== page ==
Diana case returns to French court

14th April 2005, Comments 0 comments

PARIS, April 13 (AFP) - France's top appeals court on Wednesday ordered a lower court to review the case of three photographers acquitted of charges that they broke privacy laws by taking pictures of Princess Diana on the night of her fatal accident in Paris in 1997.

PARIS, April 13 (AFP) - France's top appeals court on Wednesday ordered a lower court to review the case of three photographers acquitted of charges that they broke privacy laws by taking pictures of Princess Diana on the night of her fatal accident in Paris in 1997.

Last September, the Paris appeals court found the photographers - Fabrice Chassery, Jacques Langevin and Christian Martinez - not guilty of violating privacy law, upholding a November 2003 ruling by a lower court.

The three had taken photos of Diana and her companion Dodi Fayed on the night of August 31, 1997, both when they left the Ritz Hotel owned by Dodi's millionaire Egyptian father Mohamed Al-Fayed and after their car crashed under the Alma bridge.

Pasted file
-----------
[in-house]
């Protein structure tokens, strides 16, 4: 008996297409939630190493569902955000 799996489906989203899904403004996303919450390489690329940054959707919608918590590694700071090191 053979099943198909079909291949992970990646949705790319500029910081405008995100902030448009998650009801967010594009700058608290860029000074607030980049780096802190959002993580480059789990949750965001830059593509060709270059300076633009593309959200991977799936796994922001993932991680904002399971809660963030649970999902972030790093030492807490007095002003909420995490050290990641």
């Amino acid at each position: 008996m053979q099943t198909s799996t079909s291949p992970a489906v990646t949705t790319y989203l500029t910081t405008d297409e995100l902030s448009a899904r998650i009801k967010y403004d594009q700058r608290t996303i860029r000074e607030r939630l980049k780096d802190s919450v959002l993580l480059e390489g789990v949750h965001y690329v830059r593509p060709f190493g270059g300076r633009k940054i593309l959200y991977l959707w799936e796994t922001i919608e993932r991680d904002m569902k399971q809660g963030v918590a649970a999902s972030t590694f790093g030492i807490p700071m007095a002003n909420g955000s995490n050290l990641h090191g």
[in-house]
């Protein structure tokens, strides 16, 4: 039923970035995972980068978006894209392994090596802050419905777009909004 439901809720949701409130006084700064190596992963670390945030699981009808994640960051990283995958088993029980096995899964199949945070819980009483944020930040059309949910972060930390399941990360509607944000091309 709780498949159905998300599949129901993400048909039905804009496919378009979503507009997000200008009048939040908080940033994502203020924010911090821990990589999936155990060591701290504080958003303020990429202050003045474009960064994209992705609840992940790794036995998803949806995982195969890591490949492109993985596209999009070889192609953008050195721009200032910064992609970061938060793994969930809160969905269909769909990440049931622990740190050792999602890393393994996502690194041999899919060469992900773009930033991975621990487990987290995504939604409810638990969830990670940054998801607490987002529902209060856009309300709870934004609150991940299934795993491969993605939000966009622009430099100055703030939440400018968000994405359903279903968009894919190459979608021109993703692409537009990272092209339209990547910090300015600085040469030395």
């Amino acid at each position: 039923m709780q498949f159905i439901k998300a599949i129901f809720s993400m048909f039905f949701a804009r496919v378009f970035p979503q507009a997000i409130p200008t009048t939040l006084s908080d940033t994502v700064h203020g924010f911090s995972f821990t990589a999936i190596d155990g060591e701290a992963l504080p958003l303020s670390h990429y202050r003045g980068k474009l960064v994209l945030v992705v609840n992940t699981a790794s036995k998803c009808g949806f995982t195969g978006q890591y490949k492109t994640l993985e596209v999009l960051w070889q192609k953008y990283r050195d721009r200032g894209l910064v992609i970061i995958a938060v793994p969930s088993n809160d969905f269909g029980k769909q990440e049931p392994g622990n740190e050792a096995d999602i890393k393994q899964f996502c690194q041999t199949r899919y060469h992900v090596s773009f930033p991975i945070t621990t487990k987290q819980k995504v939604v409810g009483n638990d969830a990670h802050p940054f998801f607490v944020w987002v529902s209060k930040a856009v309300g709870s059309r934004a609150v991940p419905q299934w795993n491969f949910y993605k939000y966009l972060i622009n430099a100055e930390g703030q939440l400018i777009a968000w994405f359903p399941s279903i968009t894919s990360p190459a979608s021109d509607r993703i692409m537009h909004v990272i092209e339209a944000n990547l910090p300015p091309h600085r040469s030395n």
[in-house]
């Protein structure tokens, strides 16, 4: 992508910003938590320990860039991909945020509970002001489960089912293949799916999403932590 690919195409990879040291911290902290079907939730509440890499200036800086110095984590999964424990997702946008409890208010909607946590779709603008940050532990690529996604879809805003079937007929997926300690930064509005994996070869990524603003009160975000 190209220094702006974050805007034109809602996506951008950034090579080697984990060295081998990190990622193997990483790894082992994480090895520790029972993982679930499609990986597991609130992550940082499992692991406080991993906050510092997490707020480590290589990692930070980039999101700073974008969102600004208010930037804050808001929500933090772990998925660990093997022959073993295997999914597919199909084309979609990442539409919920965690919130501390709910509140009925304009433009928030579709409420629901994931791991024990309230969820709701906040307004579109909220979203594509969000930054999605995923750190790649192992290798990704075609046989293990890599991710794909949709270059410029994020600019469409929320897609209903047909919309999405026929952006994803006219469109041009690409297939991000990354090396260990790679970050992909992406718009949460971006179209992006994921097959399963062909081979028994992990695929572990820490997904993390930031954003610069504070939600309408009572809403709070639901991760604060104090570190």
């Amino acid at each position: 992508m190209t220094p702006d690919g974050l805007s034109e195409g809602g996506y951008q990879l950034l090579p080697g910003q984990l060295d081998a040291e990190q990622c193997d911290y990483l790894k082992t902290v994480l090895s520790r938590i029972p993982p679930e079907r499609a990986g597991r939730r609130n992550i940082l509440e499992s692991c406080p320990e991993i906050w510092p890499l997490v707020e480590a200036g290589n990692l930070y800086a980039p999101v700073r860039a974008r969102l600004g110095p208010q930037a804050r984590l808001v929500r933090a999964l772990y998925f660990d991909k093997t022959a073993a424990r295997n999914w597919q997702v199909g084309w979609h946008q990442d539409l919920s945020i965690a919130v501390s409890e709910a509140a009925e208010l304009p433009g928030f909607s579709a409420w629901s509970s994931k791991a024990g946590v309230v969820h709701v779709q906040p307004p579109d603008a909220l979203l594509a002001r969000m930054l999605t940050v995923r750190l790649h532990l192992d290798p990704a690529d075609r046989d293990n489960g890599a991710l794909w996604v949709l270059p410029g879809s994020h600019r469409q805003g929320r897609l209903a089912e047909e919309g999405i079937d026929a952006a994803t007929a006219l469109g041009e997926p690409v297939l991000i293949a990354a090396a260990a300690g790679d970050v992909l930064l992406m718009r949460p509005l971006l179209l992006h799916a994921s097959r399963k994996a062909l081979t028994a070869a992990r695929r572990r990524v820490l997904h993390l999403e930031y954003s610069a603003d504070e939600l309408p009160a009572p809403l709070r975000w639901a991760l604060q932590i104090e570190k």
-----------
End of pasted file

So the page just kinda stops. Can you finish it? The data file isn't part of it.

Al-Fayed - angry that Chassery, Langevin and Martinez had taken photos of Diana and Dodi both at the hotel and then as they lay in the wreckage of the crashed Mercedes - lodged an appeal on the privacy issue.

Last September, the Paris appeals court found that after the crash, the vehicle did not constitute a private space that warranted protection from the photographers' cameras.

The court also said the three had not captured any gestures on film at the Ritz that revealed aspects of Diana and Dodi's private life.

But on Wednesday, the Cour de Cassation asked the Paris appeals court to review the part of its decision related to the couple's car, saying it was a mistake not to consider the Mercedes a private space.

The case will now be sent back to the Paris appeals court, where a new panel of judges will hear arguments from both sides.

The couple's chauffeur, Henri Paul, who also died in the accident, was found in the official French inquest to have been responsible for the crash because he was driving drunk at high speed.

The main investigation on the causes of the accident was closed in April 2002, putting an end to formal manslaughter inquiries brought against nine photographers and a press motorcyclist.

© AFP

Subject: French News

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